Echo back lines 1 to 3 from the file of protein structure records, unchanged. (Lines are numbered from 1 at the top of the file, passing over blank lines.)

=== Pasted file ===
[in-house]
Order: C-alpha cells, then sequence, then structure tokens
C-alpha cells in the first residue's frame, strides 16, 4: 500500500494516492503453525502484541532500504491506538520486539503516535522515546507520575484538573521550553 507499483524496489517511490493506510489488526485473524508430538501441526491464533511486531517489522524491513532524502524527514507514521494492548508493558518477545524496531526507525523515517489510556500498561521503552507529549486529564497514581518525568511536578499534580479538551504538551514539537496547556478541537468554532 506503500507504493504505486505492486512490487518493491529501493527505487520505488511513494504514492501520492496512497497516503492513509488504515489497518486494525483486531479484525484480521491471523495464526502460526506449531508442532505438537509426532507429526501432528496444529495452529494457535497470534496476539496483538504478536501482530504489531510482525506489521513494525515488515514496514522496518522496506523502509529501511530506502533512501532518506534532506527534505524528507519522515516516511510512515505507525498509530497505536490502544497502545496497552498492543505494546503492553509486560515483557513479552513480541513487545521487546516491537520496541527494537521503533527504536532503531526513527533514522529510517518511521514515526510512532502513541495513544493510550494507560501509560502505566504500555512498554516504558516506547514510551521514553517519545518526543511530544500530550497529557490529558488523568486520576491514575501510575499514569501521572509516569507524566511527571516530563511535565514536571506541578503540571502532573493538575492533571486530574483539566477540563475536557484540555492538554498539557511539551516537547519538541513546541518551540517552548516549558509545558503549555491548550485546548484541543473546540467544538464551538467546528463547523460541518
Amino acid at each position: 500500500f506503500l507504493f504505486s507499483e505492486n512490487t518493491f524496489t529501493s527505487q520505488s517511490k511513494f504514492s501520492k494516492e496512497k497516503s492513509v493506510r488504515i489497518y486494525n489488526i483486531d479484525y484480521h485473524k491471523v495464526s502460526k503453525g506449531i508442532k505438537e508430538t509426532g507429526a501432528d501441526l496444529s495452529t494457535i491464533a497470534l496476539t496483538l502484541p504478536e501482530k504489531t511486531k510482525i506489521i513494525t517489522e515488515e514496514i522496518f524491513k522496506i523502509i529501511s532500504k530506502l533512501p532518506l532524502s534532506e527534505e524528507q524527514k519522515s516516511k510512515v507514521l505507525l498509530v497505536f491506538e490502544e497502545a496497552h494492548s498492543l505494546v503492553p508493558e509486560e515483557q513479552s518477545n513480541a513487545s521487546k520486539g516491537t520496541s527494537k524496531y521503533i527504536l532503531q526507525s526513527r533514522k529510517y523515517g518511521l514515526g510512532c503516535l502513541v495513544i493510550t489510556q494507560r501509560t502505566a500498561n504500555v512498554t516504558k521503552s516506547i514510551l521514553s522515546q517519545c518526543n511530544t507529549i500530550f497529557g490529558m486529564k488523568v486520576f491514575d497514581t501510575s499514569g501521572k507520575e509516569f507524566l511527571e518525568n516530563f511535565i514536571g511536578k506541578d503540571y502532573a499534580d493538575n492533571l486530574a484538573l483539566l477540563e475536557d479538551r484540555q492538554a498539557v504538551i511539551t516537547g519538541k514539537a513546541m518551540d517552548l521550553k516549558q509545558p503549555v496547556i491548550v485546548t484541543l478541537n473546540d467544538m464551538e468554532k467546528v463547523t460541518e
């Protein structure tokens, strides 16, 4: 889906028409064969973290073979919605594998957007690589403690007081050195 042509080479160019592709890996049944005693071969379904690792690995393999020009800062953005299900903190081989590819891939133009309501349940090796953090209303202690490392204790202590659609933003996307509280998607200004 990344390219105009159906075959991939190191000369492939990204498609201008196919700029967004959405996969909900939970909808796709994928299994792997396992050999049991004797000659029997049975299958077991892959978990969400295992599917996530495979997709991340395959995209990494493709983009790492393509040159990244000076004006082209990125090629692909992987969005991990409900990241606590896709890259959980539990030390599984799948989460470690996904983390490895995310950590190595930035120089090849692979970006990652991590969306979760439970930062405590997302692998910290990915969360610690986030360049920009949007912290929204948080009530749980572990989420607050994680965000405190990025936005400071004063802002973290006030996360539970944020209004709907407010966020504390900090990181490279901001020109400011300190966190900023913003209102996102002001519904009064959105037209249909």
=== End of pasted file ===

[in-house]
Order: C-alpha cells, then sequence, then structure tokens
C-alpha cells in the first residue's frame, strides 16, 4: 500500500494516492503453525502484541532500504491506538520486539503516535522515546507520575484538573521550553 507499483524496489517511490493506510489488526485473524508430538501441526491464533511486531517489522524491513532524502524527514507514521494492548508493558518477545524496531526507525523515517489510556500498561521503552507529549486529564497514581518525568511536578499534580479538551504538551514539537496547556478541537468554532 506503500507504493504505486505492486512490487518493491529501493527505487520505488511513494504514492501520492496512497497516503492513509488504515489497518486494525483486531479484525484480521491471523495464526502460526506449531508442532505438537509426532507429526501432528496444529495452529494457535497470534496476539496483538504478536501482530504489531510482525506489521513494525515488515514496514522496518522496506523502509529501511530506502533512501532518506534532506527534505524528507519522515516516511510512515505507525498509530497505536490502544497502545496497552498492543505494546503492553509486560515483557513479552513480541513487545521487546516491537520496541527494537521503533527504536532503531526513527533514522529510517518511521514515526510512532502513541495513544493510550494507560501509560502505566504500555512498554516504558516506547514510551521514553517519545518526543511530544500530550497529557490529558488523568486520576491514575501510575499514569501521572509516569507524566511527571516530563511535565514536571506541578503540571502532573493538575492533571486530574483539566477540563475536557484540555492538554498539557511539551516537547519538541513546541518551540517552548516549558509545558503549555491548550485546548484541543473546540467544538464551538467546528463547523460541518